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PodCastle 628: Vincent’s Penny

Show Notes

Rated PG.


Vincent’s Penny

By Chris Barnham 

May 1941

I’m a child this time. Five or six years old.

Fully clothed under a bed, on a wooden floor. I touch a hand to my throat, but there is nothing there. I examine my hands and arms, astonished by the smoothness of the skin. At last, I crawl out from beneath the bed and leave the room.

Light from a jagged hole in the roof, blue sky beyond, streaked with horsetails of cloud.  The floor is dusted with splinters of wood and brick. The window at the end of the hall has daggers of glass clinging to the frame.

Over the banister, more rubble and destruction below. Some of the stairs are broken, but I pick my way downstairs, helped by the fact that I am so light now, in this child’s frame. I could skip across a field of grass and barely disturb the dew. There is a door at the foot of the stairs. I turn the handle and push, but at first it does not move. Maybe the wall has shifted in the raid. I try again, ramming my tiny shoulder against the wood.

The door releases its grip and tumbles me outside.    (Continue Reading…)

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PodCastle 627: We Are the Flower

Show Notes

Rated PG-13. Includes copious F-bombs.


We Are the Flower

By Claire Humphrey

I didn’t clue in until I saw the ghost bike chained to a signpost on Adelaide, near a corner. I was stopped up close, and I looked down and the angles of the frame were familiar. A Cannondale CAAD 5, just like mine. You could even see flashes of the same red and yellow logo underneath the white spray paint.

It’s, like, a pretty iconic bike, and you see them around a lot. So nothing too weird, right? Only then I noticed the luggage tag dangling from the handlebar. The neon green stood out against the white spray paint, and where you’d write the address someone had written, in silver marker, MISS YOU, MC.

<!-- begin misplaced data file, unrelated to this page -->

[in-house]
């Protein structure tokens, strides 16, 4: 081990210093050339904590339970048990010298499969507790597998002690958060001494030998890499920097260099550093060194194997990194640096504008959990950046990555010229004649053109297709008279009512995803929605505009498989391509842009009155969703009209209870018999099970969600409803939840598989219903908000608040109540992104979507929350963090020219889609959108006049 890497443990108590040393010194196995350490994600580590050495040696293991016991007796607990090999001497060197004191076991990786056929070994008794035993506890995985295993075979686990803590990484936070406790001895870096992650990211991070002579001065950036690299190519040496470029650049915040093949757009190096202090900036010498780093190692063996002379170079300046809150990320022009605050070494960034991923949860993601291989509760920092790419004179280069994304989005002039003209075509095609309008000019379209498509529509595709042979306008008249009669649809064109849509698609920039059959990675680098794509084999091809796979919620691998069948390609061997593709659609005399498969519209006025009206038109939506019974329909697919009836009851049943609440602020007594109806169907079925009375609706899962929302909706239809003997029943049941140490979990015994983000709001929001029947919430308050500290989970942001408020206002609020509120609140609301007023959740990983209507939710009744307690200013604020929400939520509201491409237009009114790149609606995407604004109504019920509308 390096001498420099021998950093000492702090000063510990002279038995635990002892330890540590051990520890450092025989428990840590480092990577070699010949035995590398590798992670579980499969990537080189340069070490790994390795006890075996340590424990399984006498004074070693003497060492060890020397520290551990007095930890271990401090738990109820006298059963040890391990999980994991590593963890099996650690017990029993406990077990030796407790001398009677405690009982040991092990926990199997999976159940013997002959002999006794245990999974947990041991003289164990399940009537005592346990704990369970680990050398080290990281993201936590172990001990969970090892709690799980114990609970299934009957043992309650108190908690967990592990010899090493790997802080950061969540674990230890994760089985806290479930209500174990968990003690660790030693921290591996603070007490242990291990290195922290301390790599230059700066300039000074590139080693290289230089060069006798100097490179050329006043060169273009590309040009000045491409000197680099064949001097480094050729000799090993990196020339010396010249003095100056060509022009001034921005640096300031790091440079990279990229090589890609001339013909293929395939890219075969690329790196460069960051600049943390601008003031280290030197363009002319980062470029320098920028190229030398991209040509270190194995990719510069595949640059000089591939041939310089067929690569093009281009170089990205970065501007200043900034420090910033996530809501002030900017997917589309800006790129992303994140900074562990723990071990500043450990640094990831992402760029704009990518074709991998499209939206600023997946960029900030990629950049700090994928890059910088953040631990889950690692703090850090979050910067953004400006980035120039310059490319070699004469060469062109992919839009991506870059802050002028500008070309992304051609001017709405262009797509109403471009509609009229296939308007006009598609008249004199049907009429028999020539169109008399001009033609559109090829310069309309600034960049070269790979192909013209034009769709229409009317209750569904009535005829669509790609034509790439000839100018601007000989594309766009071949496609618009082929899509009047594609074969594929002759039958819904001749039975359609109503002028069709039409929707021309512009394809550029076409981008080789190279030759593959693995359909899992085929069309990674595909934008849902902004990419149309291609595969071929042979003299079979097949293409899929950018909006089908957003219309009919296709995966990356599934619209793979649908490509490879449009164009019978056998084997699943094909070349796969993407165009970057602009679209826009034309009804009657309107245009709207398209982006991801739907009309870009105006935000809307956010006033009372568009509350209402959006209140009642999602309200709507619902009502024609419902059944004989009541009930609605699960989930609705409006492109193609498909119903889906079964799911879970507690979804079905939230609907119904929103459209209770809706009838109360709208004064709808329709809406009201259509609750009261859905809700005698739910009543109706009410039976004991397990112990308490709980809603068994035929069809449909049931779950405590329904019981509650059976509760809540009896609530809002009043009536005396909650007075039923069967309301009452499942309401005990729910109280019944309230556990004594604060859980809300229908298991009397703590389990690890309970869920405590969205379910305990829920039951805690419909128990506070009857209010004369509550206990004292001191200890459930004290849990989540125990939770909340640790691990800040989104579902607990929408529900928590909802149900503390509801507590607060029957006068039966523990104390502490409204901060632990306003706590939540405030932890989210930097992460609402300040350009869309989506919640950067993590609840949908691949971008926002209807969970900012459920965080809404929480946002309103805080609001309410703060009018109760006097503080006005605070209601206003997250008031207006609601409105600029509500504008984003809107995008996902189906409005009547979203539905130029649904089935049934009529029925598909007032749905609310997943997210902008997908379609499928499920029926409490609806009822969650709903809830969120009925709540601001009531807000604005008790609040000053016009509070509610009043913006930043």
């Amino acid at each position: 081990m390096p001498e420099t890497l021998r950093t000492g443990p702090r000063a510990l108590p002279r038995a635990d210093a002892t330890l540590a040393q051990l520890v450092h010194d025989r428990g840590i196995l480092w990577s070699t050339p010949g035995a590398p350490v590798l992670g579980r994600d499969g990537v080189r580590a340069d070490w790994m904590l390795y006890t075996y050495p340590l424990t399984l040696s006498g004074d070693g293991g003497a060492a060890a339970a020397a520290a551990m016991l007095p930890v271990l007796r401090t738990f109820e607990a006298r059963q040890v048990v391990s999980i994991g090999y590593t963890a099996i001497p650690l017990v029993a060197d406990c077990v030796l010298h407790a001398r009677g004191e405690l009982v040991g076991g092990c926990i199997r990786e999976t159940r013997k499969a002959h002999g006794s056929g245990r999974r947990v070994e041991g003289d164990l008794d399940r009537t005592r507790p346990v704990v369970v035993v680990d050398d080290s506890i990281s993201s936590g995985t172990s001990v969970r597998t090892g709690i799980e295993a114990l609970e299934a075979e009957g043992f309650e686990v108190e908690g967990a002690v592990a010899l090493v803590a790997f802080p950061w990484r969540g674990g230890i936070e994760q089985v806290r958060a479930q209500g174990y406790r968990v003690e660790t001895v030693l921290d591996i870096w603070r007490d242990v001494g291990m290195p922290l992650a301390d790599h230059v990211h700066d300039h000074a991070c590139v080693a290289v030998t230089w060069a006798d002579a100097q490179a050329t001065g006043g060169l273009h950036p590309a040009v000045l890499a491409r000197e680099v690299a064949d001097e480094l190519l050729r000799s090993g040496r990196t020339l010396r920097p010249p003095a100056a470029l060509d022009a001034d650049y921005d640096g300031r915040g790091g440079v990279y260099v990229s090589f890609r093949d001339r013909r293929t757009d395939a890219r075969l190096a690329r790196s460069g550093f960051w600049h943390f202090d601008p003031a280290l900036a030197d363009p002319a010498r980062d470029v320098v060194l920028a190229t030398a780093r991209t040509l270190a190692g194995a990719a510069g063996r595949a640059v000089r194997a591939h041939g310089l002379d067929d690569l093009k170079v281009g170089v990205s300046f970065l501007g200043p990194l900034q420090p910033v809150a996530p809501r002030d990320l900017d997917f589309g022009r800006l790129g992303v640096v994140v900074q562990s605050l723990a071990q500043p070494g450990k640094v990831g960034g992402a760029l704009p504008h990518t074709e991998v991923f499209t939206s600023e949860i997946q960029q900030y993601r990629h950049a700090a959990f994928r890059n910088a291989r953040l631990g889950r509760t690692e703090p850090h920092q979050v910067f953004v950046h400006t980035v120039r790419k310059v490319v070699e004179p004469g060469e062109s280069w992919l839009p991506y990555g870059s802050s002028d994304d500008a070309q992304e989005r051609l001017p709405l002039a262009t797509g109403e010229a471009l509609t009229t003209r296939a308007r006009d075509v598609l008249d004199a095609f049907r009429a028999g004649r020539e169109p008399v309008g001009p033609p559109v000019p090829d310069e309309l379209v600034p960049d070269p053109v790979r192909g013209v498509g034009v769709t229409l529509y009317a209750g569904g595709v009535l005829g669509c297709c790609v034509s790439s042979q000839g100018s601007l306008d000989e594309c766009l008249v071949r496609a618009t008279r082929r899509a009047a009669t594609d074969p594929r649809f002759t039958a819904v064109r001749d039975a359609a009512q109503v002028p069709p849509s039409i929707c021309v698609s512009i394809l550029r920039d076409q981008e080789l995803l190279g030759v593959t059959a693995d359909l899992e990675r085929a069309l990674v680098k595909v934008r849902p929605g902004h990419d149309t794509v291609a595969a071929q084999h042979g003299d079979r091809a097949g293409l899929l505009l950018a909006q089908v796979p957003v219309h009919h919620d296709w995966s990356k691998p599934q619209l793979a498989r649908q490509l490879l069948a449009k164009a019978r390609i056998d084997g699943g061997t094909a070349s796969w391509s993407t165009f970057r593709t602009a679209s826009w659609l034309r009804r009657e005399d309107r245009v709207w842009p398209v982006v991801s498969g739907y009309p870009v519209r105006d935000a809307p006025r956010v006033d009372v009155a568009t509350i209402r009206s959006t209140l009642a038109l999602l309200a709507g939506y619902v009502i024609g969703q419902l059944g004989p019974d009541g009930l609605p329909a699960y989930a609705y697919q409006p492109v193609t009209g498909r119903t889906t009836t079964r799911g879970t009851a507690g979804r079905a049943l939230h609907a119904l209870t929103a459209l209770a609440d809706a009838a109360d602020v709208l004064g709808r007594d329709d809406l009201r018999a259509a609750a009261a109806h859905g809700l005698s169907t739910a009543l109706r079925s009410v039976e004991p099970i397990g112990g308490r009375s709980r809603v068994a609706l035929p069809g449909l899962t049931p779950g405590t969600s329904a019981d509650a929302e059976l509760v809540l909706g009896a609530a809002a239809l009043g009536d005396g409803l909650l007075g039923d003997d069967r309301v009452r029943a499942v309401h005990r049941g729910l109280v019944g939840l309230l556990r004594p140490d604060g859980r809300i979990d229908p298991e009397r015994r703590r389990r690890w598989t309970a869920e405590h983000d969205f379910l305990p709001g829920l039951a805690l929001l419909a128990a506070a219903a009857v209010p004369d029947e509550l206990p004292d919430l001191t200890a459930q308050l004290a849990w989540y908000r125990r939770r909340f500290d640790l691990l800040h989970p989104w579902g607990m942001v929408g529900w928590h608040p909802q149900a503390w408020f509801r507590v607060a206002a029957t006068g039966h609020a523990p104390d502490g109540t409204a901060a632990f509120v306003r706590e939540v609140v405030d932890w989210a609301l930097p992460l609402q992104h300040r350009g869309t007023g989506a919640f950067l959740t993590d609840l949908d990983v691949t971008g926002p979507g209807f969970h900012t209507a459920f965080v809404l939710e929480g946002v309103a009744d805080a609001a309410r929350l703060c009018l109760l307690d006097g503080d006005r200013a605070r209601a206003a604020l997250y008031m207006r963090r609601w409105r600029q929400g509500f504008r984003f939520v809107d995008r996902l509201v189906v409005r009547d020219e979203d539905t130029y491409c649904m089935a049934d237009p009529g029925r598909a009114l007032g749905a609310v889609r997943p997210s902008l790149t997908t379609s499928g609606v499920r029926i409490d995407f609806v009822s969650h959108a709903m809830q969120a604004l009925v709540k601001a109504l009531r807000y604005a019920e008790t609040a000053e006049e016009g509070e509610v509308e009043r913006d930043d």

Which is my name, or at least what I’m called.

I paused there a moment, one shoe clipped in, the other out and braced on the curb, then I looked at the rest of the bike again and saw, under the paint, the shape of my Trogdor sticker on the top tube.

Just like the one on the top tube of the red and yellow CAAD 5 I was currently riding.

Got to say, it shook me. I knew in my feelings even though I didn’t quite know in my mind. So what did I do?

Well, honestly, I turned into a bird. (Continue Reading…)

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PodCastle 626: DOUBLE FEATURE! A Sharp Breath of Birds; A Guide to Birds by Song (After Death)

Show Notes

Rated PG-13.

“A Sharp Breath of Birds” is a companion piece to Laura Christensen’s artwork “Swan Dive.”


A Sharp Breath of Birds

By Tina Connolly

You are two on the day you see your first personal bird. It is the sort of thing you barely remember later, at six, seven, twenty. And yet you cling to it as your first memory: a sleek black penguin waddling through your nursery, it in black, you in white lace, mended and re-mended because you will not stop pulling off the threads to suck. You remember, later, a surprising softness to its feathers. You remember that it went right on past, even though you lunged for it. Your two-year-old images end like this: dark, warm, comforting, gone.